"For a moment, Congress had a chance to act on a policing overhaul, mobilized by a national trauma and overwhelming public support. Those efforts have stalled now and seem unlikely to be revived in an election year.Continue reading the article online (subscription may be required)
It’s the latest example of how partisanship and polarization on Capitol Hill have hamstrung Congress’ ability to meet the moment and respond meaningfully to public opinion.
Major changes in policing policy appear likely to join gun control and immigration as social issues where even with Americans’ overwhelming support, their elected representatives are unable or unwilling to go along, especially when President Donald Trump is indifferent or opposed.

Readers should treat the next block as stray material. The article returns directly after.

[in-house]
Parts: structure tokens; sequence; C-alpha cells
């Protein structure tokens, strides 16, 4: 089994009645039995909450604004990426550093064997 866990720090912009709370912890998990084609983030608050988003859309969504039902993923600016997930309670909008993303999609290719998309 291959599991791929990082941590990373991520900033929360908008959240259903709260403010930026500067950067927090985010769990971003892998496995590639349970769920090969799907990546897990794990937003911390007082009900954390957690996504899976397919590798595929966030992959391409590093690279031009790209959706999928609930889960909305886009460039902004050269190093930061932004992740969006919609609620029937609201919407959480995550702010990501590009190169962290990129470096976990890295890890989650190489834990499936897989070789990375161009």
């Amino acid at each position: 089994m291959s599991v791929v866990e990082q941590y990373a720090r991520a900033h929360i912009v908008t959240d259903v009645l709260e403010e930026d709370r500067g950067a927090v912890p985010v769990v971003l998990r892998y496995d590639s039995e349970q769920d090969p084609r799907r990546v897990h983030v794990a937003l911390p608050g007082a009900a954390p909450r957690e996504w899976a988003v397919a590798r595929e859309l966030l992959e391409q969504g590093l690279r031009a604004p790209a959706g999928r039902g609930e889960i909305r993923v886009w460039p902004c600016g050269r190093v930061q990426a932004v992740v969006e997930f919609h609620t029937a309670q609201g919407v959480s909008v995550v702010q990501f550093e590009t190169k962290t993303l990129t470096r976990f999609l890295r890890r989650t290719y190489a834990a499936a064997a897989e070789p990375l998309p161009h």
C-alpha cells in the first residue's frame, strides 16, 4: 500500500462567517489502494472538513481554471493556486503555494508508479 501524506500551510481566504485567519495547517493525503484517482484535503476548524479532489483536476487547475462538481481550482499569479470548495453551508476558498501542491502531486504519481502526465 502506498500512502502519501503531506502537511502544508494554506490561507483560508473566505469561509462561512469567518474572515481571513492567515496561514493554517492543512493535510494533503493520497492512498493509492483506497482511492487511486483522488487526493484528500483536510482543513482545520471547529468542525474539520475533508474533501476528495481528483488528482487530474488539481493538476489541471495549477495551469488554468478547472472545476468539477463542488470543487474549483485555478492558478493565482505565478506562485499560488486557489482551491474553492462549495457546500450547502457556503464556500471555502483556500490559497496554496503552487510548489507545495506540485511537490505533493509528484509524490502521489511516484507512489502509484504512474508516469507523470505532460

“In this moment, as it was with gun violence and immigration reform, we don’t know where the president really is,” said Sen. Chris Coons, D-Del., who weeks ago was expressing skepticism weeks ago about a breakthrough. “If this were the first time we were in this situation, I’d be more hopeful,” he said then."
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